For example, the Patients sample has the Avg Test Score measure, which is the average test score considering all patients who have a non-null value for the test. Suppose that in addition to the Avg Test Score measure, your customers would like to see another column that just shows the average test scores for patients with coronary heart disease (the CHD diagnosis). That is, the customers would like to have the measure Avg Test Score - CHD. In this case, you can create a calculated measure that has the following Expression:

`AGGREGATE(diagd.h1.diagnoses.chd,MEASURES.[avg test score])`

### Measures That Use KPIs or Plug-ins

For any KPI or plugin, (all discussed in Advanced Modeling for InterSystems Business Intelligence), you can create a calculated measure that retrieves values from it. Then users can drag and drop this measure within the Analyzer. To create such a calculated measure, use an MDX expression of the following form for Expression:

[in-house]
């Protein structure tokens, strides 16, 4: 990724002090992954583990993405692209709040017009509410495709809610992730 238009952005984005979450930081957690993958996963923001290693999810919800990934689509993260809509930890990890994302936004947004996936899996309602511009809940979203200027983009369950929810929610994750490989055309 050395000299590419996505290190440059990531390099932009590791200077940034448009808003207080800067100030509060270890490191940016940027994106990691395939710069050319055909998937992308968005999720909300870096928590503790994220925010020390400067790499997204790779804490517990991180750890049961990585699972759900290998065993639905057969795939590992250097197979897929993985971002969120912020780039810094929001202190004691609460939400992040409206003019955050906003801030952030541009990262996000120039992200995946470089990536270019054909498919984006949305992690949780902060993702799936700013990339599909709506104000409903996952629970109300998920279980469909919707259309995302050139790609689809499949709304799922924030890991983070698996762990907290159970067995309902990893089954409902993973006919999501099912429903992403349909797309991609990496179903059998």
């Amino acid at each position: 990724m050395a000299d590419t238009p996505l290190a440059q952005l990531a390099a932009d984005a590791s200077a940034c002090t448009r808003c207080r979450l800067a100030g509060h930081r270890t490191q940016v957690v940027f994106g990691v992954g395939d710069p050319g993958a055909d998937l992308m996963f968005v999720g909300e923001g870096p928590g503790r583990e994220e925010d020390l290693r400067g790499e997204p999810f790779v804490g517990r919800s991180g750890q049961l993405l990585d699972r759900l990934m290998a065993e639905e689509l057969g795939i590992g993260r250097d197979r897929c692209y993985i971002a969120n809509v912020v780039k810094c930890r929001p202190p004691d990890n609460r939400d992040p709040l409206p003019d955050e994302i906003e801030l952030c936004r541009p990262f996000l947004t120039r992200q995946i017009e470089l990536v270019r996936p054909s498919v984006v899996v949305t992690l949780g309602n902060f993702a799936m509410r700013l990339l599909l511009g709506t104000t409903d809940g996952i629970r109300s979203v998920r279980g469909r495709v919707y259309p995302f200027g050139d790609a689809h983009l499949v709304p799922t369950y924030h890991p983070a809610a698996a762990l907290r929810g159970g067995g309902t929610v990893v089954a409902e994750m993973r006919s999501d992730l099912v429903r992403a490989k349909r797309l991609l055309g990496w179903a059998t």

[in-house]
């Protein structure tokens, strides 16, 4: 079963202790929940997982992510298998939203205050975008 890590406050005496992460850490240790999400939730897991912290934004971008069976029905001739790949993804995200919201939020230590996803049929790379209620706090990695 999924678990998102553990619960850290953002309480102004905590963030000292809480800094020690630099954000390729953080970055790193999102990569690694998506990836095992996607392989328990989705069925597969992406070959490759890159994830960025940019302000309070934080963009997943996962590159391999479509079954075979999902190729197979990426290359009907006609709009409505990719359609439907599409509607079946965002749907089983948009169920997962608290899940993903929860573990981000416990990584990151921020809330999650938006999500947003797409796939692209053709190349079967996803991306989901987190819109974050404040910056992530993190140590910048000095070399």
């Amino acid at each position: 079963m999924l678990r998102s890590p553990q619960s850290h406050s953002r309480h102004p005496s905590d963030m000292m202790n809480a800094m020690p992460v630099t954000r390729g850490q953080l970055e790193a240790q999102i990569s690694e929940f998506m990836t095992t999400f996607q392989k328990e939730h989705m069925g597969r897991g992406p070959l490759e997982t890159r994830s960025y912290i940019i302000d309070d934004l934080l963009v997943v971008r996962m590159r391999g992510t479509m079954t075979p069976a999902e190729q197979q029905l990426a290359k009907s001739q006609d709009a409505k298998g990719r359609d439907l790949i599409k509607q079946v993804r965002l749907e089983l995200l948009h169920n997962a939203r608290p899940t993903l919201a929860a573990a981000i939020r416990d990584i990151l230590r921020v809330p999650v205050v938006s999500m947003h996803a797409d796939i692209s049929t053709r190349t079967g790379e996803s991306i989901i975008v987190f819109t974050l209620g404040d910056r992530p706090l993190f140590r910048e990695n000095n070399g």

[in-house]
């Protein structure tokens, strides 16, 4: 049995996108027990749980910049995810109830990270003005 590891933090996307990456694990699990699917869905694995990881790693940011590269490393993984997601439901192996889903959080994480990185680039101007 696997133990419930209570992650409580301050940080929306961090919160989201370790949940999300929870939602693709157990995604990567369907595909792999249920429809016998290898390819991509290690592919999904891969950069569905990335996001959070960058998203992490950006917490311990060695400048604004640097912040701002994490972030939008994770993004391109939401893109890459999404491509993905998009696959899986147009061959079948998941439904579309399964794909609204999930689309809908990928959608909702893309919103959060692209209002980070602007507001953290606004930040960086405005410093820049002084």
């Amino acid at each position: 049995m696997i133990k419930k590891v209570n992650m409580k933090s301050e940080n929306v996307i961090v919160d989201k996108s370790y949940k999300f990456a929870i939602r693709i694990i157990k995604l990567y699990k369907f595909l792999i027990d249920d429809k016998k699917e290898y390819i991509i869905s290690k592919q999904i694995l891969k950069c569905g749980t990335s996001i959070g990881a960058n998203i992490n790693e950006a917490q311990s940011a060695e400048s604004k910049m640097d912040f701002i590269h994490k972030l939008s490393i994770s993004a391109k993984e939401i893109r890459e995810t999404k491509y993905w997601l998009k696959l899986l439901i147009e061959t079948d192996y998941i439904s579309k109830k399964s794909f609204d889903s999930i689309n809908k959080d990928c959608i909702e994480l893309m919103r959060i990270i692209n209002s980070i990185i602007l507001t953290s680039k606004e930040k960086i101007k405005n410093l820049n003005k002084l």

`%KPI(kpiname,propertyname,seriesname,"%CONTEXT")`

Where kpiname is the name of the KPI or plug-in, propertyname is the name of the property or column, and seriesname is the name of the series. You can omit seriesname; if you do, this function accesses the first series in the KPI or plug-in.

For MDX-based KPIs and plug-ins, you can provide a parameter that carries context information. "%CONTEXT" is a special parameter that provides row, column, and filter context to the KPI or plug-in; this information is passed to the base MDX query used by the KPI or plug-in. The default for this parameter is "all", which uses the row, column, and filter context in combination. For additional options, see the %KPI function in the InterSystems MDX Reference.

For example (for a KPI or plug-in with only 1 series):

`%KPI("PluginDemo2","Count",,"%CONTEXT")`

For another example, you can define a calculated measure that uses the sample median plug-in (%DeepSee.PlugIn.Median). To do so, use the following Expression:

`%KPI("%DeepSee.Median","MEDIAN",1,"%measure","Amount Sold","%CONTEXT")`

## Defining a Calculated Member (Non-Measure)

To add a calculated member that is not a measure:

1. Click Add Element.

The system displays a dialog box.

2. For Enter New Item Name, type the name of the member.

See “Names for Model Elements,” earlier in this book.

3. Click Calculated Member (Dimension).

4. Click OK.

5. Select the calculated member in the Model Viewer (in the section Calculated Members).

6. For Dimension, type the name of the dimension to which this member belongs.

You can specify any dimension, including an existing dimension that includes non-calculated members or a new dimension.